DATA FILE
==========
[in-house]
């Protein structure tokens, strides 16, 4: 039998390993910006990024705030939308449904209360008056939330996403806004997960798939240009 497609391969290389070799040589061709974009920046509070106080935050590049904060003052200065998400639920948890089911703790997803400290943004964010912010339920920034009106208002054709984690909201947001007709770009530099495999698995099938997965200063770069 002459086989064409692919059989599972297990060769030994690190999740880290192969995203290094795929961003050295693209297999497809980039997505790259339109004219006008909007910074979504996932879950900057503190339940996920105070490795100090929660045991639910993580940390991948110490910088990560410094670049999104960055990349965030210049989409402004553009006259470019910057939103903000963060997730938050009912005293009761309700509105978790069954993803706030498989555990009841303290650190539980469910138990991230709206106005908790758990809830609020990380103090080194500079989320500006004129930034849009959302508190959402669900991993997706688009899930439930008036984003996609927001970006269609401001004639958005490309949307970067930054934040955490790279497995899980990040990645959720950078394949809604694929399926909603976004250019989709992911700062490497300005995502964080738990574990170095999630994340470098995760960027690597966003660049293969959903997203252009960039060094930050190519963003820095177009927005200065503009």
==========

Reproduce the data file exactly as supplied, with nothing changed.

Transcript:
[in-house]
């Protein structure tokens, strides 16, 4: 039998390993910006990024705030939308449904209360008056939330996403806004997960798939240009 497609391969290389070799040589061709974009920046509070106080935050590049904060003052200065998400639920948890089911703790997803400290943004964010912010339920920034009106208002054709984690909201947001007709770009530099495999698995099938997965200063770069 002459086989064409692919059989599972297990060769030994690190999740880290192969995203290094795929961003050295693209297999497809980039997505790259339109004219006008909007910074979504996932879950900057503190339940996920105070490795100090929660045991639910993580940390991948110490910088990560410094670049999104960055990349965030210049989409402004553009006259470019910057939103903000963060997730938050009912005293009761309700509105978790069954993803706030498989555990009841303290650190539980469910138990991230709206106005908790758990809830609020990380103090080194500079989320500006004129930034849009959302508190959402669900991993997706688009899930439930008036984003996609927001970006269609401001004639958005490309949307970067930054934040955490790279497995899980990040990645959720950078394949809604694929399926909603976004250019989709992911700062490497300005995502964080738990574990170095999630994340470098995760960027690597966003660049293969959903997203252009960039060094930050190519963003820095177009927005200065503009």